Annuals’ debut is an ambitious amalgamation of emerging talents and trends. The fragile bombast of Arcade Fire, the layered extravagance of Broken Social Scene, and the frenetic folk channeling of Animal Collective are all here along with spots and splashes of assorted other blogged up and fawned over artists. With those apparent influences pulled together it’s hard not to cry foul or at least level suspicious criticism. Be He Me is either the natural creative output of an attentive listener indulging in contemporary sounds or a much more crass attempt at capitalizing on the latest tastes and affinities.
Annuals flit along through Be He Me making a case for both possibilities. Album opener “Brother” hits upon every reference point in just under four minutes. There’s Animal Collective’s blatant naturalism, Arcade Fire’s slow burn of timidity and anxiety, and the explosiveness of Broken Social Scene. That these influences are so readily identifiable proves detrimental to the impact and identity of Annuals themselves. Where they fail is in scrambling and recombining these elements into something new or unexpected. Instead what remains are readily distinguishable remnants of other artists.
That failure doesn’t make the album entirely unenjoyable. They’ve honed their imitations well and listeners looking for more of the same will be rewarded. Annuals also reach farther back on occasion as with the Pet Sounds stomp and breakdown of “Complete, or Completing”.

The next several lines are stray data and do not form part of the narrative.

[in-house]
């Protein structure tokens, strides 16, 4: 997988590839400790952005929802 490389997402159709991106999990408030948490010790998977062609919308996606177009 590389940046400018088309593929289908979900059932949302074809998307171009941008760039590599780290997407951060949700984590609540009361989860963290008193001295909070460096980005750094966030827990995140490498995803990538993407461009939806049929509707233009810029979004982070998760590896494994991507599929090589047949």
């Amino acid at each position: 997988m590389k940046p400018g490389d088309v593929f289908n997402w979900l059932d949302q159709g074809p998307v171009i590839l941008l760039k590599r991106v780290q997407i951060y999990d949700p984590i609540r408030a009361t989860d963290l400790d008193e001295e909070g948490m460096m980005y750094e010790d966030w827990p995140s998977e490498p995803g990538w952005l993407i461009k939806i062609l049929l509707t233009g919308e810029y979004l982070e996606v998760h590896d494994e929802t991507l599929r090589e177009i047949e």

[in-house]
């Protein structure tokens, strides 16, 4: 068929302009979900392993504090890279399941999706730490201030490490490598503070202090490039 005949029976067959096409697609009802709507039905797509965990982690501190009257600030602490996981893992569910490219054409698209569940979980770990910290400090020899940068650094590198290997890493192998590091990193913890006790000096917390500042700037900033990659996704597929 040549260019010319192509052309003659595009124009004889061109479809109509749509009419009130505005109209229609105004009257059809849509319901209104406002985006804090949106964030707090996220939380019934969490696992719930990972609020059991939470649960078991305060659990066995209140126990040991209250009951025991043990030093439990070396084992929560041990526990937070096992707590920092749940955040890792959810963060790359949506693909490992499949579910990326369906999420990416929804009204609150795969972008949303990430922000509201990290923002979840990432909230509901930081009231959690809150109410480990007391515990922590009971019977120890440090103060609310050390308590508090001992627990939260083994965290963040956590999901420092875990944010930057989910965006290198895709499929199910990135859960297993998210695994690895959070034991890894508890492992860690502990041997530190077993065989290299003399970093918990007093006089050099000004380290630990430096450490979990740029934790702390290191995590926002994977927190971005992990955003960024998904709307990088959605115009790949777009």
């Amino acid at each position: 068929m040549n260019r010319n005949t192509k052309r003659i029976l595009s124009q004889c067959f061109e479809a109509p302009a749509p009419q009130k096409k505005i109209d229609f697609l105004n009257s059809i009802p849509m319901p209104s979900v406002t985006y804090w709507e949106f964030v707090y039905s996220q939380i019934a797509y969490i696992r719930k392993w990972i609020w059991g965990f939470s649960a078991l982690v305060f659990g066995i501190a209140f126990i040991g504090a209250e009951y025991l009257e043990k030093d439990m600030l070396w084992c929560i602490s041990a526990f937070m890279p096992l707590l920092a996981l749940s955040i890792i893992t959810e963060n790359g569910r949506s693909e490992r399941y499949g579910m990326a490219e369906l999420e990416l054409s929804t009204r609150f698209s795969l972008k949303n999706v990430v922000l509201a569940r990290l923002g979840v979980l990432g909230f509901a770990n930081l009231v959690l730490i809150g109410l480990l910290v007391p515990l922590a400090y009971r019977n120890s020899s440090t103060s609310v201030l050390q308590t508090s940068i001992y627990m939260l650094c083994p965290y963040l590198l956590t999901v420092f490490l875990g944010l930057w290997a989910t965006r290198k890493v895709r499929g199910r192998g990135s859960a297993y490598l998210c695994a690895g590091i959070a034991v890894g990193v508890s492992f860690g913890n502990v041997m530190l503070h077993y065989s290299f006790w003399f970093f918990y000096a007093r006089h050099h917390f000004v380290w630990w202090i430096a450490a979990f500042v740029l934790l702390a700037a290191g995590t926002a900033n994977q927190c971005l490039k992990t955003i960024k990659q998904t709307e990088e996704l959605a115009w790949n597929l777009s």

If further fault is to be found with Annuals it is in their unpalatably suburban aesthetic. May be it’s their reduction of already gentrified sounds, but something about Annuals always sounds entirely too safe. Gratuitous grasps at profanity and affected yelping only enforce the feeling that these songs are more a matter of sheltered leisure than artistic drive.
Ultimately Annuals are a band with all the right influences but not enough inspiration. Their take on progressive and invigorating sounds comes across somewhat stale and rehearsed. They never appear anything less than earnest yet somehow that earnestness itself seems contrived.
Still it takes talent to so deftly draw on this many influences. Be He Me is ambitious in scope if albeit disappointing in execution. Lead Annual Adam Baker clearly has a good ear for trends and a keen sense of history. This is obviously a guy with an incredibly broad record collection or one very thick hard drive. The next step is setting himself loose from his influences and shaking himself up into creating something as captivatingly volatile as his heroes.
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